Home health care has proven to be a compassionate and cost-effective alternative to institutional care. Nurse practitioners, physician assistants, certified nurse midwives, and clinical nurse specialists are all playing increasingly important roles in the delivery of home health care services, particularly in rural and medically underserved areas of our country where physicians may be in scarce supply.
|Senator Susan M. Collins represents the State of Maine in the U.S. Senate.|
In recognition of their growing role, ten years ago, Congress authorized Medicare to begin paying for physician services provided by these health professionals to our seniors and disabled citizens, as long as those services are within their scope of practice under state law.
Despite their expanded role, these advanced practice registered nurses and physician assistants are currently unable to order home health services for their Medicare patients. Under current law, only physicians are allowed to certify or initiate home health care for Medicare patients, even though they may not be as familiar with the patient's case as the non-physician provider.
In fact, in many cases, the certifying physician may not even have a relationship with the patient and must rely upon the input of the nurse practitioner, physician assistant, clinical nurse specialist or certified nurse midwife to order the medically necessary home health care. At best, this requirement adds more paperwork and a number of unnecessary steps to the process before home health care can be provided. At worst, it can lead to needless delays in getting Medicare patients home health care simply because a physician is not readily available to sign the form.
In order to ensure that the elderly and disabled have timely access to the home health services that they need when they need them, I recently introduced the Home Health Care Planning Improvement Act of 2007. This bipartisan legislation would correct the flaw in current law by allowing physician assistants, nurse practitioners, clinical nurse specialists and certified nurse midwives to order home health services.
In developing this legislation, I heard from many advanced practice registered nurses and physician assistants who told me that their inability to order home health care is particularly burdensome for Medicare beneficiaries in large rural states like Maine, where these providers may be the only health care professionals available. For example, needed home health care was delayed by more than a week for one Medicare patient because the physician assistant was the only health care professional serving the patient's small rural town, and the supervising physician was located 60 miles away.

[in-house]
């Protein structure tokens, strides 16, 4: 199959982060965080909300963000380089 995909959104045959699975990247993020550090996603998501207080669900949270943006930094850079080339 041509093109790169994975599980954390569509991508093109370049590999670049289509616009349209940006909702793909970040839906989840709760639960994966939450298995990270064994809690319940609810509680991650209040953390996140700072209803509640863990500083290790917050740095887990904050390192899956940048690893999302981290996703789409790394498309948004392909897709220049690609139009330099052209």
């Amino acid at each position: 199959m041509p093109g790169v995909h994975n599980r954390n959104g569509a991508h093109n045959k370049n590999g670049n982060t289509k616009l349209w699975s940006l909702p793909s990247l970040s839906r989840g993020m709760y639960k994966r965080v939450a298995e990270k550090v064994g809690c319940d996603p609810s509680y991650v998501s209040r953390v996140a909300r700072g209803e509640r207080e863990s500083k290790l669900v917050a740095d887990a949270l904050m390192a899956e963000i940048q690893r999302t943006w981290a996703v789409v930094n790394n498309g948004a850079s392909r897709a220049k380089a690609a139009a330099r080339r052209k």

A nurse practitioner described another case in which her collaborating physician had just lost her father and was not available. As a consequence, her patient experienced a two-day delay in getting needed care while waiting to get the paperwork signed by another physician. Another nurse practitioner pointed out that she can order physical and occupational therapy in a skilled nursing facility but cannot order the same services for a home health setting. One of her patients had to wait eleven days after being discharged before his physical and occupational therapy could continue simply because the home health agency had difficulty finding a physician to certify the continuation of the same therapy that the nurse practitioner had been able to authorize when the patient was in the facility. This situation defies common sense and clearly is not in the best interests of the patient.
I am pleased that my legislation is supported by the National Association for Home Care and Hospice, the American Nurses Association, the American Academy of Physician Assistants, the American College of Nurse Practitioners, the American College of Nurse Midwives, the American Academy of Nurse Practitioners, and the Visiting Nurse Associations of America. The Home Health Care Planning Improvement Act will help improve Medicare law by helping our most frail and vulnerable citizens avoid hospitals and nursing homes, and stay just where they want to be - in the comfort and security of their own homes.